Arizona Republicans Shut Down Effort to Repeal 1864 Abortion Ban

“There is no reason to rush on this very important topic," one Republican said about the Civil War-era, total abortion ban that's set to take effect in weeks.

Arizona Republicans Shut Down Effort to Repeal 1864 Abortion Ban
The Arizona State House in Pheonix. Credit: Wikipedia Commons.

On Wednesday, in the quiet of the night, Arizona Republicans in the legislature shut down an effort to repeal the state’s Civil War-era abortion ban following Monday’s state Supreme Court ruling that the 1864 law can be enforced. In the state House, Republicans called for a recess and adjourned until next week, blocking a member of their own caucus—Rep. Matt Gress—from trying to initiate a vote on Democrats’ bill. Earlier in the day, in the state Senate, Republicans shut down a similar bill from Democrats, gaveling down a motion from Sen. Anna Hernandez (D).

“If you weren’t watching today, the @AZSenateGOP refused to recognize me to speak on the floor and refused to allow me to make a motion to repeal the territorial abortion ban in Arizona,” Hernandez wrote in a tweet, appropriately adding, “By their actions, the message from this chamber is that they are so pro-life they will kill you.”

Arizona Republicans have since attempted to simultaneously distance themselves from the 19th-century abortion ban while also obstructing the ban’s repeal. “We do not want to repeal the pre-Roe law without first having a conversation about it,” state Rep. Teresa Martinez (R) said on the House floor on Wednesday, according to HuffPost. “There is no reason to rush on this very important topic. We must listen to all viewpoints thoroughly.” Except… there very much is reason to rush on “this very important topic”—if no action is taken, the total abortion ban (which threatens to criminalize and imprison anyone who provides abortion care except to save the pregnant person’s life) is currently set to take effect 14 days after the state Supreme Court decision.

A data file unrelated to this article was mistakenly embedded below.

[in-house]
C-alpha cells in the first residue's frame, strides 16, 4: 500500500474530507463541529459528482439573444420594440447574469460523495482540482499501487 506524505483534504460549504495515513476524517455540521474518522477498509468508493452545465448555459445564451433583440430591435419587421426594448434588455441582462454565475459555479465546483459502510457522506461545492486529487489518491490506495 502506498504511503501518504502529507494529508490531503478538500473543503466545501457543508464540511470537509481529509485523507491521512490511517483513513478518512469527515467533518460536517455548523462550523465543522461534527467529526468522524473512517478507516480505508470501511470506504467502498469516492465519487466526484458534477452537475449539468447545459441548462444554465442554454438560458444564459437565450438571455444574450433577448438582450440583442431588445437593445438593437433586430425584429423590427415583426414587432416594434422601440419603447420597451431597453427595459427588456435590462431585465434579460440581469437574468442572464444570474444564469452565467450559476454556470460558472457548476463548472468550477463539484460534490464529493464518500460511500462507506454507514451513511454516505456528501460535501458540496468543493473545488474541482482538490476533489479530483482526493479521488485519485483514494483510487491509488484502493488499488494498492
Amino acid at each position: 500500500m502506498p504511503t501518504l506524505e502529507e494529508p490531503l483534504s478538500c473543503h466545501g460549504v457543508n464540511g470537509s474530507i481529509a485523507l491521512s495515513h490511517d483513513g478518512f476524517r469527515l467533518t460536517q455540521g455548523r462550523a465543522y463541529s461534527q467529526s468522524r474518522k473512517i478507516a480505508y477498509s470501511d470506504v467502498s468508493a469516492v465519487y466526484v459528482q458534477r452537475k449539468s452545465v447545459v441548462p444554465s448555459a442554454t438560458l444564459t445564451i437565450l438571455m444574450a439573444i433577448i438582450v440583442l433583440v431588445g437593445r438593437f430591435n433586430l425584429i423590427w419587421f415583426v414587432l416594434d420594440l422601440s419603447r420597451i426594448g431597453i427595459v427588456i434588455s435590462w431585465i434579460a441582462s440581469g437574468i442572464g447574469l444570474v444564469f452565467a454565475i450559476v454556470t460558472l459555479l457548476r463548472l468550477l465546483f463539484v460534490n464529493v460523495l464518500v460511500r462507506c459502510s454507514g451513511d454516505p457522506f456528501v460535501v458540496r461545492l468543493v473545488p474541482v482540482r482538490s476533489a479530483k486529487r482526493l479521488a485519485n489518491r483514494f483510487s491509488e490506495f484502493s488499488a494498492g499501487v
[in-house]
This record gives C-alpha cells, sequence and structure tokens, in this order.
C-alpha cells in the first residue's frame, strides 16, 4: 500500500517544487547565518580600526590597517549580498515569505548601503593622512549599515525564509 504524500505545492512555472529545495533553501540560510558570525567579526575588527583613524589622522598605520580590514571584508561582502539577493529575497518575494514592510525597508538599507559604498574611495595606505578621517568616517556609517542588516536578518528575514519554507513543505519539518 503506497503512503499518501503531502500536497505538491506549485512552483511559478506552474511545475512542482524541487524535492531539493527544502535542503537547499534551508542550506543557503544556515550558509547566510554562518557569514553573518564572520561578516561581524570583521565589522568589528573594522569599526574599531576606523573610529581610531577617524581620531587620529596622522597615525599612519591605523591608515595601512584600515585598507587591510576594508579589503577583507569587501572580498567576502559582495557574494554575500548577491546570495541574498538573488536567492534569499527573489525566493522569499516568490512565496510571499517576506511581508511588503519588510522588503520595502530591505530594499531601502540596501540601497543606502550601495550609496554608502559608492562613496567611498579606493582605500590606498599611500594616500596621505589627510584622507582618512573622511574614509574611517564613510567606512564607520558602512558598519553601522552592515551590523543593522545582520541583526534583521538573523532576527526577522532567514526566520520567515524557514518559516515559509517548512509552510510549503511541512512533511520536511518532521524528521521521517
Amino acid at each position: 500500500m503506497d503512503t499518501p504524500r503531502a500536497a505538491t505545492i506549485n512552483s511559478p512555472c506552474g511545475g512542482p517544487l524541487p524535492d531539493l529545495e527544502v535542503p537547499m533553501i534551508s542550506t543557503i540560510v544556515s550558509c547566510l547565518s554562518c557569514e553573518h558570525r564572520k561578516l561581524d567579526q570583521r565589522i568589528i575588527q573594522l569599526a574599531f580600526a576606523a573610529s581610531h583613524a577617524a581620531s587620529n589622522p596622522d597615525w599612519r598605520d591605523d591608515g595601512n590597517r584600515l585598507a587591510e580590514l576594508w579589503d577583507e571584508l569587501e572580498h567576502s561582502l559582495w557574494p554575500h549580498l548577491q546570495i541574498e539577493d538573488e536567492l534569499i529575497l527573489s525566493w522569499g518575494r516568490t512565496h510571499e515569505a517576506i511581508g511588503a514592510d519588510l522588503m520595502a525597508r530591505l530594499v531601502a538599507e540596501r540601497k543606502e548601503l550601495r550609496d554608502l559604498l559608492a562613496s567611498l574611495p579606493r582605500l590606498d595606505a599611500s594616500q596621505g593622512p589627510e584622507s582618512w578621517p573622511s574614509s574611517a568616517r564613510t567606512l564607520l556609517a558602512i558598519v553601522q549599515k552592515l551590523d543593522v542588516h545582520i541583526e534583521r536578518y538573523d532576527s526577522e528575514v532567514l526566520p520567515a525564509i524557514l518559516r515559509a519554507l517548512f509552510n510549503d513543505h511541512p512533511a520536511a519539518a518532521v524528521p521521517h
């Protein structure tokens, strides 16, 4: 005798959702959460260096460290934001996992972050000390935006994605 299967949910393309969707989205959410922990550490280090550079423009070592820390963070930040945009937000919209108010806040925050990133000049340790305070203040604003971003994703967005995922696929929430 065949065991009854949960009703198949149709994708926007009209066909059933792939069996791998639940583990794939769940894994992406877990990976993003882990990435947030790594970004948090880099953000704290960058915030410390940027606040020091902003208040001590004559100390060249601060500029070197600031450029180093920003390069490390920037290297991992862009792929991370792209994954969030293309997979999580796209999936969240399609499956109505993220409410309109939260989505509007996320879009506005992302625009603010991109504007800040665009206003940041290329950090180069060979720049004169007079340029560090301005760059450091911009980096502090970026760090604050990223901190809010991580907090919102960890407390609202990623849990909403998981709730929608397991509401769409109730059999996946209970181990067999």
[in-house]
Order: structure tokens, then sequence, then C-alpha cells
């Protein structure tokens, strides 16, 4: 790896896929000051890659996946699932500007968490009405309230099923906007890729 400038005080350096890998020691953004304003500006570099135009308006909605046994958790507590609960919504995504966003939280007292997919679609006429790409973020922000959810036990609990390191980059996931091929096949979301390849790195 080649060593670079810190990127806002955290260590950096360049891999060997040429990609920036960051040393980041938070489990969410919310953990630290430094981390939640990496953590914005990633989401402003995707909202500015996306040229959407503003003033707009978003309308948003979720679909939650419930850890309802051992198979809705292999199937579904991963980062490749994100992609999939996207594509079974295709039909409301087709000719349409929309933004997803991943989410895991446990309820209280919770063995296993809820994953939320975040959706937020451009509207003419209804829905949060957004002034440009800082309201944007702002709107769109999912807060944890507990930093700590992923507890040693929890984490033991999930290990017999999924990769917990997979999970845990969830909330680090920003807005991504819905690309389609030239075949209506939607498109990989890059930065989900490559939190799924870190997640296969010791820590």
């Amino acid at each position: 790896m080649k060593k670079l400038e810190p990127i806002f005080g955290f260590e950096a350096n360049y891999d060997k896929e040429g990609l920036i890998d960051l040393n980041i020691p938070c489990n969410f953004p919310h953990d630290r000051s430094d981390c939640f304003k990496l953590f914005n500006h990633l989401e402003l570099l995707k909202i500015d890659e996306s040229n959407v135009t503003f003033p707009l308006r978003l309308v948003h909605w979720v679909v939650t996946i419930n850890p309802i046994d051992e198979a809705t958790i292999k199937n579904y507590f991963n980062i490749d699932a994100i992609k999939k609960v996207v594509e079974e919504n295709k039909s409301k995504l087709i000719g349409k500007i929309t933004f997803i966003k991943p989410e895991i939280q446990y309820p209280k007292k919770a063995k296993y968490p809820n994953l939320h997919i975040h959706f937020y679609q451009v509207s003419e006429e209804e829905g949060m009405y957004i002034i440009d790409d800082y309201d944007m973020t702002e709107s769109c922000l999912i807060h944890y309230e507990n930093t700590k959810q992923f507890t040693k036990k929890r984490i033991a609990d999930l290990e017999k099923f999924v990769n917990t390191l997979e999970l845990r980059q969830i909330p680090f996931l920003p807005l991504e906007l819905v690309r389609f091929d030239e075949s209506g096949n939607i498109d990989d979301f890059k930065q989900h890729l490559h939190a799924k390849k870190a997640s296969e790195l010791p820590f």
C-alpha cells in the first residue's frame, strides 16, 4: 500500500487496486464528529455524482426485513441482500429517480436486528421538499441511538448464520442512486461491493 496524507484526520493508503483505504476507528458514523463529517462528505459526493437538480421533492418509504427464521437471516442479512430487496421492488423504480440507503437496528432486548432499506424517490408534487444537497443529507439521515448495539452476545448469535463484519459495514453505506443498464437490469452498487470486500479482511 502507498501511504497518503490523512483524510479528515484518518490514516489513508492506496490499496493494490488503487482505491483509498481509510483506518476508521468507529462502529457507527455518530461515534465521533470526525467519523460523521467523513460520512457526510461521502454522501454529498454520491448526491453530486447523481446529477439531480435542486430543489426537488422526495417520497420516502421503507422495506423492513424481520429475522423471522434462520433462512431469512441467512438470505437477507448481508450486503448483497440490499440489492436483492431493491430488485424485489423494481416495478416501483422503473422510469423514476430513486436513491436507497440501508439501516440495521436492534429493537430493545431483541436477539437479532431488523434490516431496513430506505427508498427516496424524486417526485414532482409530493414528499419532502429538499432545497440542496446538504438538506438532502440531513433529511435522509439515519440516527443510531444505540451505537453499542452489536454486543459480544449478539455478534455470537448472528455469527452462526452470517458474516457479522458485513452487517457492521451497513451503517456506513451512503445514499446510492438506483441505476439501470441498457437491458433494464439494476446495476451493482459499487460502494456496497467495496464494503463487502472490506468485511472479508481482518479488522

Because abortion bans—especially bans that predate Arizona’s status as a state and were established during slavery—are incredibly unpopular, Arizona Republicans maintain that they aren’t supporting the ban outright but simply need more time. Of course, according to Axios, state House Speaker Ben Toma (R) supports the 1864 law and has no plans to allow Democrats to bring forth a vote for its repeal, owing to his competitive primary in a heavily Republican district.

In a statement shared with Jezebel, Arizona Democratic Legislative Campaign Committee Co-Chair Sen. Priya Sundareshan said she’s “disgusted by the actions” of her Republican peers, accusing them of “lying about their stance on this issue so important to Arizonans.” The imminent threat of the 1864 abortion ban brings this year’s election to the forefront: “This is why we need to flip the legislature, pass the ballot initiative, and stop Republicans from taking away this right ever again,” she said. At a Wednesday press conference, state Sen. Eva Burch (D), who shared her plan to get an abortion for her nonviable pregnancy on the Senate floor last month, emphasized the need for voters who might not otherwise vote for Democrats to vote for abortion rights this November: “We need you to understand that this is the issue of our times,” she said, per Axios.

In November, Arizona voters will vote on a ballot measure to enshrine a right to abortion in the state Constitution. Last week, Arizona abortion rights organizers announced that they’d collected 506,892 signatures, surpassing the 383,923 signature threshold to get on the ballot, though the signatures still need to be validated.

Arizona Attorney General Kris Mayes (D), who won her election by fewer than 300 votes in 2022, said on Monday that her office will not be enforcing the law: “Let me be completely clear, as long as I am Attorney General, no woman or doctor will be prosecuted under this draconian law in this state.” It’s an important policy position that underscores the value of every vote. But to be clear, local prosecutors could absolutely enforce the ban in their jurisdictions.

While the Civil War-era abortion ban highlights the urgent importance of the upcoming election, the reality is that pregnant people in Arizona can’t wait until November. Seven months is too long to endure life under a 19th-century law that predates women’s suffrage and abolition.

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